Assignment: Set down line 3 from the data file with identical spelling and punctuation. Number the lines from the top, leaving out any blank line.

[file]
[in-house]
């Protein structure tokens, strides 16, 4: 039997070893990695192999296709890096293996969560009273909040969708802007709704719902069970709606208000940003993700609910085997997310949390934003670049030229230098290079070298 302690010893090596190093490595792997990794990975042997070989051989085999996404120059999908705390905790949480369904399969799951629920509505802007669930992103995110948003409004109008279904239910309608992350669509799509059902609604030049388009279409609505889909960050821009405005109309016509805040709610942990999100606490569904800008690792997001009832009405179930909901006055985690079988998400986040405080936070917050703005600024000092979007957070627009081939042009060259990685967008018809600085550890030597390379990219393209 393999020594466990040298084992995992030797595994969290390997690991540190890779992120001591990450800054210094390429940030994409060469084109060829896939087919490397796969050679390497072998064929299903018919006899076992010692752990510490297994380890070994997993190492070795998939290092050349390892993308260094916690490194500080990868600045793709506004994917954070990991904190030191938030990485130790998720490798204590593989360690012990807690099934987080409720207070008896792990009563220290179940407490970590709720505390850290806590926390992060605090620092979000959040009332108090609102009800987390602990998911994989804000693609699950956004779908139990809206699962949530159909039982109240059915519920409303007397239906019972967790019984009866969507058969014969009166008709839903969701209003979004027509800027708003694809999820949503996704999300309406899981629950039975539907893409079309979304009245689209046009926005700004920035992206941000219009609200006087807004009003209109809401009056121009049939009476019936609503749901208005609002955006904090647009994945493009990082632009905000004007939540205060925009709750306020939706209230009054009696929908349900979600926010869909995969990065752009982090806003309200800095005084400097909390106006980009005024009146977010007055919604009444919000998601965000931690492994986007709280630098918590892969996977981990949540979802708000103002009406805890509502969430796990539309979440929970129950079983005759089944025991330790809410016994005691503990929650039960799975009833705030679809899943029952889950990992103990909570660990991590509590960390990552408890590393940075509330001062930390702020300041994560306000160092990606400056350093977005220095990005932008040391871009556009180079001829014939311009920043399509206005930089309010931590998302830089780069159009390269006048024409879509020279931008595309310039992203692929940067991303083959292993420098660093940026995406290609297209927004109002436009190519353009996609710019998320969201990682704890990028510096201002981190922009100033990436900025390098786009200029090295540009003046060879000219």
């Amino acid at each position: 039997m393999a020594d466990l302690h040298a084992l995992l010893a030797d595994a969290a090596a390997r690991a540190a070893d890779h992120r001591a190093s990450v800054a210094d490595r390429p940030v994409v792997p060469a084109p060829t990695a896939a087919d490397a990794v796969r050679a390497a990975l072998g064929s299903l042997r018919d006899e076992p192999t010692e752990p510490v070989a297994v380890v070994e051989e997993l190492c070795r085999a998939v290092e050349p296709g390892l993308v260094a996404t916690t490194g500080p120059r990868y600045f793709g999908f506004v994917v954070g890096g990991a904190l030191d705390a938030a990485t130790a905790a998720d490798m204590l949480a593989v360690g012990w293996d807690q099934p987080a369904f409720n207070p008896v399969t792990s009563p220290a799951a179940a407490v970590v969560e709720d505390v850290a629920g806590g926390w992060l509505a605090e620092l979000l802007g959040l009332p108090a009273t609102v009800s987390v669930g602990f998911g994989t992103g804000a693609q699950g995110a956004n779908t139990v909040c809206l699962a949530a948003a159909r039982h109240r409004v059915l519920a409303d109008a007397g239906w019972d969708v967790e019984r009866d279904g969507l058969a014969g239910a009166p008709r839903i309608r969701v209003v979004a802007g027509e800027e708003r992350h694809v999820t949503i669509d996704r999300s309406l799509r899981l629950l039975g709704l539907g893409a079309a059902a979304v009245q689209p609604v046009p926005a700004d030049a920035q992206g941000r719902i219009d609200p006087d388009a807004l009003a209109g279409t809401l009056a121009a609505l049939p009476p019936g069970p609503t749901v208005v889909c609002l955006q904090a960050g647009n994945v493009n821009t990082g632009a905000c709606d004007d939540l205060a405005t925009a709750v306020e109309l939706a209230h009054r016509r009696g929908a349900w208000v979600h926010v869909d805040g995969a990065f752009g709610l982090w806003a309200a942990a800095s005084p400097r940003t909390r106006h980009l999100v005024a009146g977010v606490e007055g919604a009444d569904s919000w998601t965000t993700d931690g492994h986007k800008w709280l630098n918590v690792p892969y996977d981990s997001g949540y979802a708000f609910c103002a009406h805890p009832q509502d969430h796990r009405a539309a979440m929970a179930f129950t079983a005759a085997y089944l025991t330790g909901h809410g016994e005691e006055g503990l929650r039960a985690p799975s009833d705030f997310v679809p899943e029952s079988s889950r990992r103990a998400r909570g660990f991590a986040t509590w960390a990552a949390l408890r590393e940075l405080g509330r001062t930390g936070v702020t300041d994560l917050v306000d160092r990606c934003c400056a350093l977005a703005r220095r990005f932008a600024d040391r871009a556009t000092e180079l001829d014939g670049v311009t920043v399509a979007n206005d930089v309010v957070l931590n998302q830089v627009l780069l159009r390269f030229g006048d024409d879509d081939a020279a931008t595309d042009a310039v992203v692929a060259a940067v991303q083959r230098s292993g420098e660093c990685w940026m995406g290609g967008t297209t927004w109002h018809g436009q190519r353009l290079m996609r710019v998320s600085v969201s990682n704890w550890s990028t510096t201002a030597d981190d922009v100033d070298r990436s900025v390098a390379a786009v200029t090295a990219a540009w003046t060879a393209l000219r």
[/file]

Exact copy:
């Amino acid at each position: 039997m393999a020594d466990l302690h040298a084992l995992l010893a030797d595994a969290a090596a390997r690991a540190a070893d890779h992120r001591a190093s990450v800054a210094d490595r390429p940030v994409v792997p060469a084109p060829t990695a896939a087919d490397a990794v796969r050679a390497a990975l072998g064929s299903l042997r018919d006899e076992p192999t010692e752990p510490v070989a297994v380890v070994e051989e997993l190492c070795r085999a998939v290092e050349p296709g390892l993308v260094a996404t916690t490194g500080p120059r990868y600045f793709g999908f506004v994917v954070g890096g990991a904190l030191d705390a938030a990485t130790a905790a998720d490798m204590l949480a593989v360690g012990w293996d807690q099934p987080a369904f409720n207070p008896v399969t792990s009563p220290a799951a179940a407490v970590v969560e709720d505390v850290a629920g806590g926390w992060l509505a605090e620092l979000l802007g959040l009332p108090a009273t609102v009800s987390v669930g602990f998911g994989t992103g804000a693609q699950g995110a956004n779908t139990v909040c809206l699962a949530a948003a159909r039982h109240r409004v059915l519920a409303d109008a007397g239906w019972d969708v967790e019984r009866d279904g969507l058969a014969g239910a009166p008709r839903i309608r969701v209003v979004a802007g027509e800027e708003r992350h694809v999820t949503i669509d996704r999300s309406l799509r899981l629950l039975g709704l539907g893409a079309a059902a979304v009245q689209p609604v046009p926005a700004d030049a920035q992206g941000r719902i219009d609200p006087d388009a807004l009003a209109g279409t809401l009056a121009a609505l049939p009476p019936g069970p609503t749901v208005v889909c609002l955006q904090a960050g647009n994945v493009n821009t990082g632009a905000c709606d004007d939540l205060a405005t925009a709750v306020e109309l939706a209230h009054r016509r009696g929908a349900w208000v979600h926010v869909d805040g995969a990065f752009g709610l982090w806003a309200a942990a800095s005084p400097r940003t909390r106006h980009l999100v005024a009146g977010v606490e007055g919604a009444d569904s919000w998601t965000t993700d931690g492994h986007k800008w709280l630098n918590v690792p892969y996977d981990s997001g949540y979802a708000f609910c103002a009406h805890p009832q509502d969430h796990r009405a539309a979440m929970a179930f129950t079983a005759a085997y089944l025991t330790g909901h809410g016994e005691e006055g503990l929650r039960a985690p799975s009833d705030f997310v679809p899943e029952s079988s889950r990992r103990a998400r909570g660990f991590a986040t509590w960390a990552a949390l408890r590393e940075l405080g509330r001062t930390g936070v702020t300041d994560l917050v306000d160092r990606c934003c400056a350093l977005a703005r220095r990005f932008a600024d040391r871009a556009t000092e180079l001829d014939g670049v311009t920043v399509a979007n206005d930089v309010v957070l931590n998302q830089v627009l780069l159009r390269f030229g006048d024409d879509d081939a020279a931008t595309d042009a310039v992203v692929a060259a940067v991303q083959r230098s292993g420098e660093c990685w940026m995406g290609g967008t297209t927004w109002h018809g436009q190519r353009l290079m996609r710019v998320s600085v969201s990682n704890w550890s990028t510096t201002a030597d981190d922009v100033d070298r990436s900025v390098a390379a786009v200029t090295a990219a540009w003046t060879a393209l000219r």